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Off-capp'd to him; and, by the faith of mari,
Non-fuits my mediators. "Certes, fays he, "I have already chofe my officer." And what was he?
Forfooth, a great arithmetician,
2-a Florentine,] It appears from many pafiages of this play, (rightly underflood) that Caffio was a Florentine, and Iago a Venetian. HANMER. 3-in a fair wife;] In the former editions this hath been printed, a fair wife; but furely it muft from the beginning have been a mistake, because it appears from a following part of the play, that Caffio was an unmarried man: On the other hand, his beauty is often hinted at, which it is natural enough for rough foldiers to treat with fcorn and ridicule. I read therefore, A fellow almoft damn'd in a fair phyz. HANMER. -a Florentine, A fellow almoft damn'd in a fair wife;] But it was lago, and not Caffio, who was the Florentine, as appears from Act 3. Scene 1. The paffage therefore fhould be read thus,
Thefe are the words of Othello, (which lage in this relation repeats) and fignify, that a Floren tine was an unfit perfon for command, as being always a flave to a fair wife; which was the cafe of Iago. The Oxford Editor, fuppofing this was faid by Iago of Caffio, will have Caffio to be the Fiorentine; which, he fays, is plain from many passages in the Play, rightly underfood. But becaufe Caffio was no married man, (tho' I wonder it did not appear he was, from fome paffages rightly understood) he alters the line thus,
A fellow almoft damn'd in a fair Phyz.
A White-friers' phrafe. WARB.
This is one of the paffages which must for the present be refigned to corruption and obfcurity. I have nothing that I can, with any approach to confidence, propose. I cannot think it very plain from Act III. Scene 1. that Caffio was or was not a Florentine.
That never fet a fquadron in the field,
More than a fpinfter; but the bookish theorick, + Wherein the toged confuls can propose
As masterly as he. Meer prattle, without practice,
Rod. By heav'n, I rather would have been his hang
Iago. But there's no remedy; 'tis the curfe of fervice! Preferment goes by letter and affection, 7 And not by old gradation, where each second
Wherein the tongued Confals] So the generality of the impreffions read; but the oldest quarto has it toged; the Senators, that affifted the Duke in Council, in their proper Gowns.
But let me explain, why I have ventured to fubftitute Counfellors in the room of Confuls: The Venetian nobility conftitute the great Council of the Senate, and are a part of the adminiftration; and fummon'd to affift and counsel the Doge, who is Prince of the Senate. So that they may very properly be called Counfellors. Tho' the Government of Venice was democratick at first, under Confuls and Tribunes; that form of power has been totally VOL. VIII.
abrogated, fince Doges have been elected." THEOBALD. Wherein the toged Confuls-] Confuls, for couns❜lors. WARB. 5 must be LED and calm'd] So the old Quarto. The firft Folio reads belee'd: but that fpoils the measure. I read LET, hindered. WARBURTON. Belee'd fuits to calmed, and the measure is not lefs perfect than in many other places.
6by letter] By recommendation from powerful friends.
7 And not by old gradation,—] What is old gradation? He immediately explains gradation very properly. But the idea of old does not come into it,
Stood heir to th' firft. Now, Sir, be judge yourself,
$ If I in any juft term am affin'd To love the Moor.
Rod. I would not follow him then.
Iago. O Sir, content you;
I follow him to ferve my turn upon him.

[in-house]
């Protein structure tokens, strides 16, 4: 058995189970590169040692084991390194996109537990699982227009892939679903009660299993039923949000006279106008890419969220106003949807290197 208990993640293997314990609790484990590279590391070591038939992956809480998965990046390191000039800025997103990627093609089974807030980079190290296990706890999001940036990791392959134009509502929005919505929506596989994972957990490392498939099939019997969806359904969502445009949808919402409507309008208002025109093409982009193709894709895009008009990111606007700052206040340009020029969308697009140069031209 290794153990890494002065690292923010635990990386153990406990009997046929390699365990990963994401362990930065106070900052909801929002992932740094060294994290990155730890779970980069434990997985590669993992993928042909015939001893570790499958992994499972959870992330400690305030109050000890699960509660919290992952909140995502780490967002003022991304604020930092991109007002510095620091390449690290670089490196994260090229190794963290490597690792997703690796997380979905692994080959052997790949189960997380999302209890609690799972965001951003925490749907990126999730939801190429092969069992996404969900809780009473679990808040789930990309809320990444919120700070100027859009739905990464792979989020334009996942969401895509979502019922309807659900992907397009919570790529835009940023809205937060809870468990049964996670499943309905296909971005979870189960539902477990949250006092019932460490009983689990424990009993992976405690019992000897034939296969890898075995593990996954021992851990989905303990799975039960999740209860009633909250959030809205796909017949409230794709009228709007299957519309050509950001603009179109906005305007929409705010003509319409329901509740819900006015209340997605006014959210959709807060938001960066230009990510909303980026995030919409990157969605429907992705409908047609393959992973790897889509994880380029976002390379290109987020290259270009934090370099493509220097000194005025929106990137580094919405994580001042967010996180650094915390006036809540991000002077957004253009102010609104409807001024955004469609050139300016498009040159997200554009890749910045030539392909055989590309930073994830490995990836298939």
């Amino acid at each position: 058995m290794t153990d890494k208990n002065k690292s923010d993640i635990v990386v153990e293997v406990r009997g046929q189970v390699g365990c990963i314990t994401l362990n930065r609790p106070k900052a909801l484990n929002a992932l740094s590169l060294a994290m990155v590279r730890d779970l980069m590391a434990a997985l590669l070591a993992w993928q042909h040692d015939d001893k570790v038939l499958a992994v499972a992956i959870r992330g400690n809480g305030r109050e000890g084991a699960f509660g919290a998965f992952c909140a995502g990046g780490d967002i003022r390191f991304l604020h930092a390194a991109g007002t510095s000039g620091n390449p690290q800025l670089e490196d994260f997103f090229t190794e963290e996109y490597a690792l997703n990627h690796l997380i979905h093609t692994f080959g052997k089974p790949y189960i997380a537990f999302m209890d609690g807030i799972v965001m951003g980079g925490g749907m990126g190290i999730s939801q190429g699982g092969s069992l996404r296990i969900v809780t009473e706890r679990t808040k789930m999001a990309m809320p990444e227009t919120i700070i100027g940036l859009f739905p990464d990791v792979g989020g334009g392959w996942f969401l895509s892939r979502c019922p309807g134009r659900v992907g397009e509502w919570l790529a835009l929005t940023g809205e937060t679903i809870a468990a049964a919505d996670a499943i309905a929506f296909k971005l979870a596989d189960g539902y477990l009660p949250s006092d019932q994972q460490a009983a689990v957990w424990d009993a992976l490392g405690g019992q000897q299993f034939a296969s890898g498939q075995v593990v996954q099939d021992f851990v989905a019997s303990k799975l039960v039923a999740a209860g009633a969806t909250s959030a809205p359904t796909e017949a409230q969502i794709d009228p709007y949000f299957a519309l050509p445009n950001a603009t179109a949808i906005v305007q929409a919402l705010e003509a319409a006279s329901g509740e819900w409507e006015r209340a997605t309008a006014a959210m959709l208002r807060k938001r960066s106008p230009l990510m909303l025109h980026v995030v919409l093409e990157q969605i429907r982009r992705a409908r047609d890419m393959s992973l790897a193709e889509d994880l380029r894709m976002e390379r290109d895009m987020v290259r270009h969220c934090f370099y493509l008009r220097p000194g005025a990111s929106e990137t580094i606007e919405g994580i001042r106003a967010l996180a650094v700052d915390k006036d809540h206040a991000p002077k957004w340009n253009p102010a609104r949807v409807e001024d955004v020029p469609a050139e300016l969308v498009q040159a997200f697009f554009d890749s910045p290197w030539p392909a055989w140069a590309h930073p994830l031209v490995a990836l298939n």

Whip me fuch 9 honeft knaves. Others there are,
Do themselves homage. These folks have fome foul,
-where each fecond Stood heir to th' first. I read therefore.
Not (as of old) gradationi. e. it does not go by gradation, as it did of old. WARBURTON. Old gradation, is gradation eftablished by ancient practice. Where is the difficulty?
8 If I in any jft term am af
of the third quarto and the first folio. The fecond quarto and all the modern editions have affign'd. The meaning is, Do I fland within any fuch terms of propinquity or relation to the Moor, as that it iş my duty to love him?
9-boneft knaves.-] Knave is here for fervant, but with a mixture of fly contempt.
For when my outward action doth demonstrate
In compliment extern, 'tis not long after
Rod. What a full fortune does the thick-lips owe, If he can carry't thus?
Iago. Call up her father,
Roufe him. Make after him, poifon his delight,
Rod. Here is her father's houfe, I'll call aloud.
In compliment extern, In that which I do only for an outward fhew of civility.
As when, by night and negligence, the fire
Is SPIED in populous cities.] This is not fenfe, take it which way you will. If night and negligence relate to Spied, it is abfurd to fay the fire was spied by negligence. If night and negli gence refer only to the time and occafion, it should then be by night, and thro' negligence. Otherwife the particle by would be made to fignify time applied to one word, and caufe applied to the other. We fhould read therefore, Is SPRED, by which all thefe faults are avoided. But what is of moft weight, the fiY 2
Rod. What, ho! Brabantio! Signior Brabantio! ho. Iago. Awake! what, ho! Brabantio! ho! Thieves! thieves!
Look to your house, your daughter, and your bags. Thieves! thieves!
S C ENE II.
Brabantio appears above, at a Window.
Bra. What is the reafon of this terrible fummons ? What is the matter there?
Rod. Signior, is all your family within?
Bra. Why? Wherefore ask you this?
Iago. Sir, you are robb'd. For shame, put on your
Your heart is burst, you have lost half your foul;
Bra. What, have you loft your wits?
Rod. Moft reverend fignior, do you know my voice?
Rod. My name is Rodorigo.
Bra. The worfer welcome.
I've charg'd thee not to haunt about my doors.
To start my quiet.
Rod. Sir, Sir, Sir
Bra. But thou must needs be fure,
My fpirit and my place have in their power